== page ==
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Grateful for Bracelets & More


The Backstory Begins.

Some years ago I met Romy Taormina when we were both serving on a judging panel for Camp BizSmart.

Camp BizSmart runs a unique hands-on program for teaching entrepreneurship to kids.

I met the founders of Camp BizSmart program at a Keiretsu Forum event where a winning group of kids presented the business idea they had put together in a couple of weeks at the Camp BizSmart program.


Courtesy of Romy Taormina

Peggy and Mike Gibbs can be truly proud of their students. The previous week I had led a due diligence group looking at a very similar business plan that a larger team of adults had spent the better part of a year and tens of thousands of dollars putting together. The adults should have thrown theirs away and used the kids’.

Keiretsu Forum is the largest angel group in the world and by some measures the largest investor in the world. More importantly, this group is among the nicest people that I have ever met. As a group, they remind me of the service fraternity, Alpha Phi Omega that I had belonged to in college, and the community volunteer groups I have been in since.

During my life, I have created many groups that I am proud of. Randy William‘s Keiretsu Forum is, I think the group that always wanted to make. I am jealous and I am humbled.


And Now the Actual Story

Returning to Romy. She invented an anti-nausea wristband called Psi Band and created a company that has them manufactured and sells them. They are FDA-cleared, clinically proven, and highly effective. They sounded too good to be true. I have spent more time than I would like to think about with friends and family in infusion centers getting medical treatments. They generally are having a pretty terrible experience mainly including severe nausea. Romy’s Psi Bands were a miracle. A reliable and repeatable miracle.

I woke up before sunrise today thinking how grateful I am to Romy and then of how grateful I am to Peggy and Mike and to Randy.

Camp BizSmart in addition to giving me many happy hours and wonderful stories, also brought me to Romy.

Keiretsu Forum has given me many happy years and brought me to more wonderful people that I could list in a single article.

And Finally, Post Story

I don’t know how to sell Psi Bands. It is a difficult problem because the product is too good, lasts too long, and isn’t expensive enough. For under $15, you can buy a pair online or from a local retailer. And one pair will last a lifetime, if not longer. Even if you want all the colors and all the cute patterns, you can’t spend a lot of money.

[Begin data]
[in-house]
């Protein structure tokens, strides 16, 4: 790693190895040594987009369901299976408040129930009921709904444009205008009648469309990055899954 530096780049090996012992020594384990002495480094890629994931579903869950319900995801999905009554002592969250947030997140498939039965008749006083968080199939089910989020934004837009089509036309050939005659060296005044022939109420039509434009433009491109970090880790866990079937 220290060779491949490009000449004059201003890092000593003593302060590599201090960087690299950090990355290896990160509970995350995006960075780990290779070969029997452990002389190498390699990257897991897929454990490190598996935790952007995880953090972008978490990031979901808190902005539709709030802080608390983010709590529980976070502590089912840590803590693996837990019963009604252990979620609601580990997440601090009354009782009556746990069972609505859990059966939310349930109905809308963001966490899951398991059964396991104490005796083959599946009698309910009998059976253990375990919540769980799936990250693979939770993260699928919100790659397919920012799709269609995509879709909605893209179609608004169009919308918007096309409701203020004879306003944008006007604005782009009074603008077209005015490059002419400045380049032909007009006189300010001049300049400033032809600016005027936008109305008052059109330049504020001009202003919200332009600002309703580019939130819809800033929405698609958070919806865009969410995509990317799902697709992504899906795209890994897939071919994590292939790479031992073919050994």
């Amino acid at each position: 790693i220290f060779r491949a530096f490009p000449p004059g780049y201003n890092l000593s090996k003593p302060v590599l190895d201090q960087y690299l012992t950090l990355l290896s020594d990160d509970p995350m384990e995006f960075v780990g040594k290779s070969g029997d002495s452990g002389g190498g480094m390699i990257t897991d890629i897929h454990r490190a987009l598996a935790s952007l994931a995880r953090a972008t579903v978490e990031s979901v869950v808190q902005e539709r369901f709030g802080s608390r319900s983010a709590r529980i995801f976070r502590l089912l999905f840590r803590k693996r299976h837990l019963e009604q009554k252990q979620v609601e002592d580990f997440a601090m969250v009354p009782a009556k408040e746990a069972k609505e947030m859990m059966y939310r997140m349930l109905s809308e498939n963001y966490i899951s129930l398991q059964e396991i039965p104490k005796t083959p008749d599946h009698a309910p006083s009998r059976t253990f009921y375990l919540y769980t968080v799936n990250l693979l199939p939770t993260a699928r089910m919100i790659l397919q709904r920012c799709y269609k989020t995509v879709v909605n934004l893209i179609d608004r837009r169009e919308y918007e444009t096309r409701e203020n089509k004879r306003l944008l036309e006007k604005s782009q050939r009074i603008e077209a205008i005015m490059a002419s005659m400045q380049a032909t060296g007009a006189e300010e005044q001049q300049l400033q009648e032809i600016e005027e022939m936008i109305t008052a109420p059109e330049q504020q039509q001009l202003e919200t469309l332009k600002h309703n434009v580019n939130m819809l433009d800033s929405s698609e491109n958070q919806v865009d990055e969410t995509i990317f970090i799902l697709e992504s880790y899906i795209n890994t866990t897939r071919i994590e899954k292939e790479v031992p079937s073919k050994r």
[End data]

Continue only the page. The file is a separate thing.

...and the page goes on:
Courtesy of Romy Taormina

If you Google Psi Band, competitors have bought ad space above them.

When I spoke to the head of obstetrics at one of the top-tier teaching hospitals in the country, she told me that she tried giving these to her pregnant patients. Romy invented Psi Bands because the other devices could not be worn in the shower as they were not waterproof, they were not adjustable so they didn’t fit many wrist sizes, and because they were ugly. The head of obstetrics was excited because she really hated giving any extra medication to her patients, but her patients insisted on pills and didn’t want devices. She eventually gave up.

How do you sell something that is durable, inexpensive, and never becomes obsolete? I’d be happy to hear ideas.

Today’s gratitude and baby animal pictures go out to Romy, Peggy, Mike, Randy, and the entire teams that make their organizations possible. They’ve brought #suckagereduction to my word in greater ways than they will ever know.

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One Comment

  1. I’m afraid I have no immediate idea as to how to sell such an item. But, isn’t that what ideally we should be going for here?

    re: on ‘sustainability’ + the need for more life cycle analysis of the things we create

    Obviously, such thinking flies in the face of creating a product that ticks the boxes you mention.

    I am not truly comfortable about the idea of making something that is more sustainable than other options, but not quite enough to make any resale obsolete. That just seems to generally suck…

    It’s kind of like the perpetual motion machine, ARC reactor, or anything that lacks financial (for loss or gain) incentive to make happen.

    Anyway… I can’t understand why folks would rather take pills than wear a device that worked – I know I would definitely have taken one gladly when I myself was in the throws (literally) of pregnancy-induced nausea :/p

Written by Russell Brand

Russell has started three successful companies, one of which helped agencies of the federal government become very early adopters of open source software, long before that term was coined. His first project saved The American taxpayer 250 million dollars. In his work within federal agency, he was often called, “the arbiter of truth,” facilitating historically hostile groups and factions to effectively work together towards common goals


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